Typically, as August comes to a close, the business and investing world slows while investors and traders take summer vacation. With lower background noise from markets, it's a great time to assess trading strategies.
Here are five different information sources oil traders rely on to make decisions and design investing schemes—along with a breakdown of how they use these findings today.
Information on oil market fundamentals, such as current production and demand intelligenc, can provide a good overall picture of the oil market at a given time. Sources for this, however, are varied, with some more accurate and up-to-date than others.
For example, the U.S. Energy Information Agency (EIA) issues a weekly Petroleum Status Report with data on U.S. oil production and inventories, oil exports, oil imports and consumption. The American Petroleum Institute (API) provides a preview of this information before the EIA report is released and also provides monthly statistical reports on production, consumption and a variety of other indicators. The International Energy Agency (IEA) issues Oil Market Reports with information on oil supply and inventories for countries that are members of the IEA. OPEC issues a Monthly Oil Market Report with data on production from its members as well as demand outlooks.
The drop was a little less than 1% before the price rose again shortly after. Other important sources of information that can help in decision making about overall trends in oil demand include global economic health, manufacturing data and consumer demand numbers. For example, in the United States, AAA releases data on driving, gasoline consumption, etc.
Various banks, subscription newsletters, for example EnergyIntelligence, and forecasts in major financial publications provide access to analyses from commodity experts. Many of these will include the authors’ views on where oil prices are heading.
These commentaries can focus on short- or long-term forecasting. About 15 years ago, it became popular for long-term forecasters to speak about peak oil, meaning the world’s supply of oil was going to run out. Now it's trendy among many long-term forecasters to predict peak demand, meaning the demand for oil is poised to drop.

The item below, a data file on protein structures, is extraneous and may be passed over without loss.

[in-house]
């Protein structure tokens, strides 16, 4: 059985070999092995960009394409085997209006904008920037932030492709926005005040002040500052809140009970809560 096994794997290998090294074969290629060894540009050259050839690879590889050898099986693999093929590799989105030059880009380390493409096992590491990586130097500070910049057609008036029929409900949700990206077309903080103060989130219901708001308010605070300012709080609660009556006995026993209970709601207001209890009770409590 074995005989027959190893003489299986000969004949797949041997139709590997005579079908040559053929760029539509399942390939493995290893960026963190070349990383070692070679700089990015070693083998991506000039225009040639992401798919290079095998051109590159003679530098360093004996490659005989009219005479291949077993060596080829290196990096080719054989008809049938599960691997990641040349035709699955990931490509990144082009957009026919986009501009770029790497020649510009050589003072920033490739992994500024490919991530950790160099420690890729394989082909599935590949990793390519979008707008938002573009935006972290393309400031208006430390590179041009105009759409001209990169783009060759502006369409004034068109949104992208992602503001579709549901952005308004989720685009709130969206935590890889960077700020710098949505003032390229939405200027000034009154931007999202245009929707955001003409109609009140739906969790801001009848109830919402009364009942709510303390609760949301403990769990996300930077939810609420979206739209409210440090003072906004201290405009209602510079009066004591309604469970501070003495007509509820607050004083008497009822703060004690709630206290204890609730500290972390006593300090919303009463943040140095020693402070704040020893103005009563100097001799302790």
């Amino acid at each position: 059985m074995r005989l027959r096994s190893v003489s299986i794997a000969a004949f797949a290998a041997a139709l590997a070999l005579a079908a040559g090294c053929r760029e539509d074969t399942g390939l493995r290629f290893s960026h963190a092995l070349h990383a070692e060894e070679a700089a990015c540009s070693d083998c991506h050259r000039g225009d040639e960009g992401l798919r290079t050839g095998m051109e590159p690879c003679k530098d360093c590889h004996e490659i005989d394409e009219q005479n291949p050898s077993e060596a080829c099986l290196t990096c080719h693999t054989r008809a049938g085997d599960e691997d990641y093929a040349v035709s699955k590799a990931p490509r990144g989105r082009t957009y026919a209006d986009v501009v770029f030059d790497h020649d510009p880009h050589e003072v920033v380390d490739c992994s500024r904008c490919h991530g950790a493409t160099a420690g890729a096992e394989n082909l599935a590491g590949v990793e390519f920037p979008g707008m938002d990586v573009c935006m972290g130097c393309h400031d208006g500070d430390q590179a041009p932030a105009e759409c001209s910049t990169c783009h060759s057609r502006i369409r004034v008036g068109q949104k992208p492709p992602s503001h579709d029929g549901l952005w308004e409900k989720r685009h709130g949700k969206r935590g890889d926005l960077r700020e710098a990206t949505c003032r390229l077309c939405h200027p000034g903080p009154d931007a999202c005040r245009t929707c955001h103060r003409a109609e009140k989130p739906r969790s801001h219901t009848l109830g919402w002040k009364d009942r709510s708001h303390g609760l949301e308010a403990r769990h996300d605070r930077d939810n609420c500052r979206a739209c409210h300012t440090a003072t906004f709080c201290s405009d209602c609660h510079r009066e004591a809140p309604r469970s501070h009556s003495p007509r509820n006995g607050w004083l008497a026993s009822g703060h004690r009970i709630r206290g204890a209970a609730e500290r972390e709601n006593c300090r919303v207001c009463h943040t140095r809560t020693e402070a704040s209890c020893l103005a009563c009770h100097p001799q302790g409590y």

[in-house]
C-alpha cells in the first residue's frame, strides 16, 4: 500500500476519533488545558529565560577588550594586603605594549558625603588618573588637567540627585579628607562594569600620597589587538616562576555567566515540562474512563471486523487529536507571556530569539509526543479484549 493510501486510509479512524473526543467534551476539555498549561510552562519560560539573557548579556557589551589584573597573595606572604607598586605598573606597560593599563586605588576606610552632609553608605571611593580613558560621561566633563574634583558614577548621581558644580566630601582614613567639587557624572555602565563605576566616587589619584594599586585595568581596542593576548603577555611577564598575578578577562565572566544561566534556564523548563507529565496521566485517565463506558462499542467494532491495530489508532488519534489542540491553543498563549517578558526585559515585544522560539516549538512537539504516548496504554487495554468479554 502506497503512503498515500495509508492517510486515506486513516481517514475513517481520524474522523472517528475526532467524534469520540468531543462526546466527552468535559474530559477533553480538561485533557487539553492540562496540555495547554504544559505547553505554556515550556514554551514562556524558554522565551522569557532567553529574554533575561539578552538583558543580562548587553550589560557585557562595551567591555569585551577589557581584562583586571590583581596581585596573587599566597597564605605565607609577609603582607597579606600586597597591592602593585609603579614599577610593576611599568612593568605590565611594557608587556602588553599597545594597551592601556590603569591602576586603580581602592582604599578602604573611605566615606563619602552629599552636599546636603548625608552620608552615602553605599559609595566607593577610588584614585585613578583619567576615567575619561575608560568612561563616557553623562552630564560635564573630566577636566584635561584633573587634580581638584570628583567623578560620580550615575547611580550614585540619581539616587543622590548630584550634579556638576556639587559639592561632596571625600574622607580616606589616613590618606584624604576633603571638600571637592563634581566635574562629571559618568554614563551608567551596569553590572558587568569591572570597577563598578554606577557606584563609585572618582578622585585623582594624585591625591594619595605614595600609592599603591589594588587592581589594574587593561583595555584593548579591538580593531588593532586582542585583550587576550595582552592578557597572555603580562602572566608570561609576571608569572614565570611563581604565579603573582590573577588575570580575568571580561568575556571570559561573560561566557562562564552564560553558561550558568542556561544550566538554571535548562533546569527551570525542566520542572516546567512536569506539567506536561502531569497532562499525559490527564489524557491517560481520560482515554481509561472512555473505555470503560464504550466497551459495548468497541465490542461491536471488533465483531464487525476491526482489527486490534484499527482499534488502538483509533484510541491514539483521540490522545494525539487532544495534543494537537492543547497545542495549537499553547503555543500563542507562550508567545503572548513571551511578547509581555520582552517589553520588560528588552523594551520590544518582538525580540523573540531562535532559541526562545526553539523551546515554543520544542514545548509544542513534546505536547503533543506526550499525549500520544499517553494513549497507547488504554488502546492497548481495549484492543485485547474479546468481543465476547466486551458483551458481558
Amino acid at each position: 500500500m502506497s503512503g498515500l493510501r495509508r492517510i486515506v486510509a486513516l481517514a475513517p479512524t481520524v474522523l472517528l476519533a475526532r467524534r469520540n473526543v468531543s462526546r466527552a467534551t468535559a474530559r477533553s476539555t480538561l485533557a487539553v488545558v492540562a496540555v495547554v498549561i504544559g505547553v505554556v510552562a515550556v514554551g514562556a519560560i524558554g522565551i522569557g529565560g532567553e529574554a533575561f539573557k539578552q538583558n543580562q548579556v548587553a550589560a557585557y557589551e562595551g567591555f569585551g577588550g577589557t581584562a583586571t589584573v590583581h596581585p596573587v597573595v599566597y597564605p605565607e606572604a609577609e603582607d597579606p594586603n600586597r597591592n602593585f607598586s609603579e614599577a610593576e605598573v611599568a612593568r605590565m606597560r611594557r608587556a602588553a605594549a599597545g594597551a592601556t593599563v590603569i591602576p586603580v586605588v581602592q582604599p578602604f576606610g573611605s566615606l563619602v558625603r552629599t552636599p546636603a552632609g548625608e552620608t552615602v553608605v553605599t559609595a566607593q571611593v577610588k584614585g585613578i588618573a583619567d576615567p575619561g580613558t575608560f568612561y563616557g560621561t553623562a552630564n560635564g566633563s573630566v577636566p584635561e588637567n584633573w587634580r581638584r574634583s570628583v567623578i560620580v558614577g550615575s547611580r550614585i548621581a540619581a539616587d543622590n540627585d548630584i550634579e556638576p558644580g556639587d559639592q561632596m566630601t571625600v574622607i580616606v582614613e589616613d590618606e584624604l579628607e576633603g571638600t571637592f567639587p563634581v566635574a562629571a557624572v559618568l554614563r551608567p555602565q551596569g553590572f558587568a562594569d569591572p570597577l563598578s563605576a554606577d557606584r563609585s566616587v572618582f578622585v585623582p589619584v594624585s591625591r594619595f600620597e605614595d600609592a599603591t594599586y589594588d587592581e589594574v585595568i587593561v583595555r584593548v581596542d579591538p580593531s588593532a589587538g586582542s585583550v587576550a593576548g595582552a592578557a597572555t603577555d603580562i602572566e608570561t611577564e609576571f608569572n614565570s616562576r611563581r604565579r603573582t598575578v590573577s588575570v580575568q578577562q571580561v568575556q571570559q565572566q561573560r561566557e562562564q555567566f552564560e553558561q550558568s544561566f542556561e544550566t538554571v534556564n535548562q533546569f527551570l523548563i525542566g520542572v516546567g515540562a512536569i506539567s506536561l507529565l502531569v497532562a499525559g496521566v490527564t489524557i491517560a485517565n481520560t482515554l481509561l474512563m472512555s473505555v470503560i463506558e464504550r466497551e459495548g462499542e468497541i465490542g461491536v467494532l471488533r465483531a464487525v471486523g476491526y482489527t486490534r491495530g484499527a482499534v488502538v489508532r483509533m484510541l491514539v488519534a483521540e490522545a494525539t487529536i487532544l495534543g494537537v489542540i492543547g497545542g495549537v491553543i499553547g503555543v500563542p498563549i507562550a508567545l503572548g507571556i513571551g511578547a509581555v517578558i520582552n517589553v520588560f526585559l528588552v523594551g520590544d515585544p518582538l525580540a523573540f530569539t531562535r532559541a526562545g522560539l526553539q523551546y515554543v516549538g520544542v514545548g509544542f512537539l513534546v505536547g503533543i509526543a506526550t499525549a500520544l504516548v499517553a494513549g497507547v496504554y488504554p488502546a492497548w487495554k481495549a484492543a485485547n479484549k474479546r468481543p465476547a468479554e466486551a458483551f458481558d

A network of colleagues and acquaintances who share ideas, is integral, and can provide real benefits for many traders. Of course, some traders keep their ideas to themselves, treating them like proprietary information. But others are happy to share insights, especially if there is a flow of thoughts in both directions. Some online message boards help facilitate this, especially among the huge group of independent traders, but Twitter has become an important place for traders to interact with other traders. It is up to each individual to determine who is most respected and has the best ideas.
These often provide traders with a detailed look at a particular issue that can impact the oil market in the short term, or can also provide information on ongoing trends that are good for longer term trading. For example, there are multiple companies that track the movement of oil tankers around the world. Information from these services can uncover exports that aren’t being reported elsewhere. Detailed weather reports, such as those provided by Marcus Weather, for example, can help traders assess the possibility for natural disasters or changing temperatures. For example, hurricanes in the Gulf of Mexico can impact production, and particularly high temperatures in Saudi Arabia can increase that country’s domestic oil demand. Anticipating a temporary drop in production or a temporary bottleneck in transportation from a weather event can be very useful in short-term trading.
So far this summer, for instance, weather issues have had minimal impact on oil. However, many people are watching the oil tankers leaving Iran as well as those in the Strait of Hormuz for indications of where the Iran-oil-sanctions issue is heading.
As oil becomes ever more integrated into modern life, it is increasingly being impacted by geopolitics. Traders often keep an eye on everything: from U.S.-China trade negotiations, to the crisis in Venezuela, to Iran sanctions, to the tango between Russia and OPEC, to political disputes over pipelines in Canada and the U.S., to the push for green technology and environmentally-friendly policies. All of these, and more, play a role in the movement of oil prices. At different times, different political and geopolitical issues are more determinative.
Right now, in the short-term, U.S.-China negotiations and the potential for a global recession are the most important issues. Some say that in the long-term, environmental policies will be the most important issue, though engineers and inventors must first find the technologies to replace oil.
What sources do you find most useful? How do you rank the information you use to make decisions in the oil market? And do you have any other great ideas? Please share your favorite sources of information in the comments section.
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